Colorado River Water Use 4.4 Plan
California’s Colorado River Water Use Plan (known colloquially as the 4.4 Plan) intends to wean the state from its reliance on the surplus flows from the river and return California to its annual 4.4 million acre-feet basic apportionment of the river.
In the past, California has also used more than its basic apportionment. Consequently, the U.S. Department of Interior urged California to devise a plan to reduce its water consumption to its basic entitlement.
The plan that emerged resembled a jigsaw puzzle of interlocking pieces that took almost a decade to put together and will require more than a decade to implement.
Watch a short video explaining the 4.4 plan
The basic plan was developed by the Colorado River Board of California, and is called California’s Water Use plan for the Colorado River (Water Use Plan), or more familiarly, the “4.4 Plan.” The proposal is intended to save up to 800,000 acre-feet of water through conservation and water transfers (agricultural to urban), canal seepage recovery, groundwater banking, conjunctive use, reoperation of Lake Mead (surplus determinations) and possibly desalination of drainage water.
The puzzle pieces eventually fit together in 2003.The multibillion dollar pact “quantifies,” or allocates each California party’s share of Colorado River water, making possible water transfers among them, including a 35-year transfer (with potential extensions to 75 years) of water from the Imperial Irrigation District to the San Diego County Water Authority under the Quantification Settlement Agreement. Imperial County and others challenged the legality of the QSA in court but a Superior Court judge upheld the agreement in 2013.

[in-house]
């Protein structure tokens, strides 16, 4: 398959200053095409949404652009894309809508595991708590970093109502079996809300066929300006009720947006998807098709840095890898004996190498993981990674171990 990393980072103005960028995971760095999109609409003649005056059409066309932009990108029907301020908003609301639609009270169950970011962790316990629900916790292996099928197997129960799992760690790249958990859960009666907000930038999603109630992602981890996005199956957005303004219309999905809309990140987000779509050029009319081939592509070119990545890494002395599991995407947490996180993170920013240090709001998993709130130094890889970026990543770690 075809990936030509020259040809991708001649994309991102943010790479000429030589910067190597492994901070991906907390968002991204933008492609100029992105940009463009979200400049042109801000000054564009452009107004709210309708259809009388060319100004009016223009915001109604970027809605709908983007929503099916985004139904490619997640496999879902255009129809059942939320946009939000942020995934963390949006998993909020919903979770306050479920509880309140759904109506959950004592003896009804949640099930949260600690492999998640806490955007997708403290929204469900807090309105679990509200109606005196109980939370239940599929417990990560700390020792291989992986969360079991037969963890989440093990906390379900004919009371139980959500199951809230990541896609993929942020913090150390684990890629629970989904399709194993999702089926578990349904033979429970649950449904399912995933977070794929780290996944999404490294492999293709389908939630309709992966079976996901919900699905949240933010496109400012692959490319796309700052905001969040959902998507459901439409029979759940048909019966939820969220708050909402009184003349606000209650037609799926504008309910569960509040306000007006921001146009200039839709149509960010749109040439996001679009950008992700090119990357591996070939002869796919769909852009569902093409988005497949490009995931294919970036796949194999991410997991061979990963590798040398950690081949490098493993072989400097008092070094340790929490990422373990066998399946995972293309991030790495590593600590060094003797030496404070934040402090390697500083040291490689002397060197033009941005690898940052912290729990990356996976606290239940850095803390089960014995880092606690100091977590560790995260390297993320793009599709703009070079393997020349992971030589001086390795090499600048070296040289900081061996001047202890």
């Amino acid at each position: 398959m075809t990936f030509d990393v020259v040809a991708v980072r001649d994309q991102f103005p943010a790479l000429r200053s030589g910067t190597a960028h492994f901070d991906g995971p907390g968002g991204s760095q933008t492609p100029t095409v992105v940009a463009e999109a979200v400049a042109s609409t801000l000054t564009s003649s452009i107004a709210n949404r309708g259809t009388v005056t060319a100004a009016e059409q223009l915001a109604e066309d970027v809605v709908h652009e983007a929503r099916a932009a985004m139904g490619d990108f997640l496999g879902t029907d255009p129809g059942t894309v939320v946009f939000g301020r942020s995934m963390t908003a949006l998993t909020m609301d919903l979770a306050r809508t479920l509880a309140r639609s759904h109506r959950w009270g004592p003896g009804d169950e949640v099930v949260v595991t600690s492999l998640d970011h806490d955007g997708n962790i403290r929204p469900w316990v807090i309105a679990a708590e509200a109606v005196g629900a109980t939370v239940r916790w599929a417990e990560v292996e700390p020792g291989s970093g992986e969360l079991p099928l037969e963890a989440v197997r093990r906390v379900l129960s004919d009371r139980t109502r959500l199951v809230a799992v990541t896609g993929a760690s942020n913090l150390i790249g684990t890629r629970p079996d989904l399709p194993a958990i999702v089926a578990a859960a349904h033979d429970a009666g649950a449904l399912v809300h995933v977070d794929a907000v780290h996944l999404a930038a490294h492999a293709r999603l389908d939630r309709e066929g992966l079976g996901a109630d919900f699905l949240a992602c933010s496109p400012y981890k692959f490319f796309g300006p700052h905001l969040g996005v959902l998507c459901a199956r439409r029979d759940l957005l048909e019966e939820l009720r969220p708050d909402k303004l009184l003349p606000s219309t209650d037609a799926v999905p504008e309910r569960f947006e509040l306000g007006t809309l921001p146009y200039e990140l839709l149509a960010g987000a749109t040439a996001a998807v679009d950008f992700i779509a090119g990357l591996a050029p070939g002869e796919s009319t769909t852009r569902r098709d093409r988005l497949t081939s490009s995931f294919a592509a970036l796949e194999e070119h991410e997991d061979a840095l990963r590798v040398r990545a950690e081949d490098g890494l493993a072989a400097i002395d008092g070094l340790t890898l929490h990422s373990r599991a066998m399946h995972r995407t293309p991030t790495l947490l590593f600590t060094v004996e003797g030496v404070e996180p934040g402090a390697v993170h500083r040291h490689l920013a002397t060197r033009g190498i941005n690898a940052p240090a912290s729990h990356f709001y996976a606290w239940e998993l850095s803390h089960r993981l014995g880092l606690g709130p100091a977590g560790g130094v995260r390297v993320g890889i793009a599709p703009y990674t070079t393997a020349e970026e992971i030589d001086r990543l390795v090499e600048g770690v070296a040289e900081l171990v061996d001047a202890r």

If the transfer lasts 75 years, SDCWA would pay an estimated $2 billion for water, which IID can use to modernize irrigation systems and mitigate economic impacts of the transfer.
Fears about liability for environmental consequences in the Salton Sea scuttled an earlier version of the plan in late 2002.
California has until 2016 to pare down its consumption of Colorado River water to its 4.4 million acre-feet annual allocation.